Establishing Residency in Florida Could Be the Financial Boost You Need

As attorneys based in Florida, we understand the many benefits of living in the Sunshine State. It’s exactly why population trends have Florida on the rise as the state with the largest domestic migration growth in recent census data.

With so many people moving here, we see plenty of people wondering what the appeal is and how to actually establish residency here. We understand many people spend part but not all of their time in Florida, so will you be able to become a Florida resident if you’re only there part-time? From a legal and financial perspective, the answers to these questions are important if you want to take advantage of all the Sunshine State has to offer.

Benefits of establishing residency in Florida

We won’t even get into the great weather or entertainment aspect of coming to Florida, as you probably already know all about those. Instead, we want to focus on the legal and financial benefits in the state.

Some of the most obvious benefits of living in Florida are the financial advantages. One of the most obvious benefits is the lack of income tax in Florida. Only six other states (Alaska, Nevada, South Dakota, Texas, Washington, and Wyoming) don’t have an income tax, and this could save you thousands every single year.

Another major benefit is the lack of state estate and inheritance taxes. This means you can protect yourself from the high cost of owning and managing certain assets that other states will impose. Some of those assets may also be exempt from certain levies or garnishment depending on the asset itself. The lack of an inheritance tax means your beneficiaries won’t face severe costs when assets are transferred into their name like they would in other states.

Residency guidelines

Legally, establishing residency in Florida is relatively simple but it’s not as clear-cut as just driving or flying into the state with plans to stay. There are several steps you can take to formally validate your residency status in Florida:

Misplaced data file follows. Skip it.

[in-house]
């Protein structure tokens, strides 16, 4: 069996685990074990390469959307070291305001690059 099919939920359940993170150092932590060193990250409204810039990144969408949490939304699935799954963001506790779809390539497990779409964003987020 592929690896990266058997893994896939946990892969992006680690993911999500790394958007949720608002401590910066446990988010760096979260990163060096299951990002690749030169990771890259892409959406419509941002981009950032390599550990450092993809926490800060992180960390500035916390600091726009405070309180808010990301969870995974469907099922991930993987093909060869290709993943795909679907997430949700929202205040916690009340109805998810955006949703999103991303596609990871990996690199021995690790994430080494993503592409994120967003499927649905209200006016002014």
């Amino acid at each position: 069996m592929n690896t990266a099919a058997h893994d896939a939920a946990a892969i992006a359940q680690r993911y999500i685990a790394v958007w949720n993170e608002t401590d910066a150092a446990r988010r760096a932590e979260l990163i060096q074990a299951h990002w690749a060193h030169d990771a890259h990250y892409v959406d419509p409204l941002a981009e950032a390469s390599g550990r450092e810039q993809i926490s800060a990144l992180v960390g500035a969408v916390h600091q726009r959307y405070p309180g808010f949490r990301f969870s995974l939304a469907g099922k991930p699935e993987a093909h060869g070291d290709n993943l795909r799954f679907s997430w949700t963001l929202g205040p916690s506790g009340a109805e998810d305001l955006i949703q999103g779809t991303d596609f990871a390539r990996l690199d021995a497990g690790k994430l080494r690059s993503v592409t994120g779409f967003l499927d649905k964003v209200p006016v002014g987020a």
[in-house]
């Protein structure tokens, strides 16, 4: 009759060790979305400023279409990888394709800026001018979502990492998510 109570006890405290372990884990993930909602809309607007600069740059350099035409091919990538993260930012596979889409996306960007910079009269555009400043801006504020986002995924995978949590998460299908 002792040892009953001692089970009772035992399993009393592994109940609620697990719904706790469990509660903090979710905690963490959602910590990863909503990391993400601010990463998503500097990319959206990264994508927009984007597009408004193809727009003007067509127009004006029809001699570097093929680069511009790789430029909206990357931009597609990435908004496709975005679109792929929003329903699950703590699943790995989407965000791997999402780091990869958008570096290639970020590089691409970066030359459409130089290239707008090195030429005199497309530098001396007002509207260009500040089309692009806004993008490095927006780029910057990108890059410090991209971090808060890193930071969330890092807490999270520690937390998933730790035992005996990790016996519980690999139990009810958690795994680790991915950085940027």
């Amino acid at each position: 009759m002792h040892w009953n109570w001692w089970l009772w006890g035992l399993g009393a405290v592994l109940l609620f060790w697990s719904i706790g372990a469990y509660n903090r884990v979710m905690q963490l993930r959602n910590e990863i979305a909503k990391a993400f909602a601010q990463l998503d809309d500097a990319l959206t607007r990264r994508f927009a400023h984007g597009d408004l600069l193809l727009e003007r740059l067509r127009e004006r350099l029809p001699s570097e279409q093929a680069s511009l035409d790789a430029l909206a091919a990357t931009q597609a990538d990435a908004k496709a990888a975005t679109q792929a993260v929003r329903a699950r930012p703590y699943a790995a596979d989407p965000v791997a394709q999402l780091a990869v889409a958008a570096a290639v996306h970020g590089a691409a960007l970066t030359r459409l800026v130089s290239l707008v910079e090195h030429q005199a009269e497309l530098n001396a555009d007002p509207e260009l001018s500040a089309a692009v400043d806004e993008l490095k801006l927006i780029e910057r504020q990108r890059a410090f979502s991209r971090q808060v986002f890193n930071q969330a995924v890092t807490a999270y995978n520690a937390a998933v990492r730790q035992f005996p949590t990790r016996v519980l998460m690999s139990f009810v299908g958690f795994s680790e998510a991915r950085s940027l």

• Establish a physical address
  • Notify the IRS of your change of address
  • Go to the FLHSMV to get a Florida driver’s license and Florida license plates
  • Gain employment in Florida
  • Register to vote in your Florida county
  • File any financial paperwork (including bank account information) with your new address

If you do most or all of these steps, you’re likely to be definitively established as a resident in Florida. Other superficial steps such as bringing more of your belongings to Florida if you have more than one address, hiring a new attorney in Florida, choosing a PCP in Florida, and other similar steps can further reinforce your Florida residency.

Once you’re in the Sunshine State, you should make sure you have the best legal advice to help you take advantage of all our state has to offer. At Waserstein & Nunez, we want to welcome you to Florida and help you navigate the tricky waters of legal issues in our state. Contact us for your business, financial, real estate, and tax law needs.

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Waserstein & Nunez, PLLC

Waserstein & Nunez, PLLC is a boutique law firm with extensive and varied experience of a large law firm. They are geared towards deal-making and solutions but always preparing and ready for trial or Plan B.

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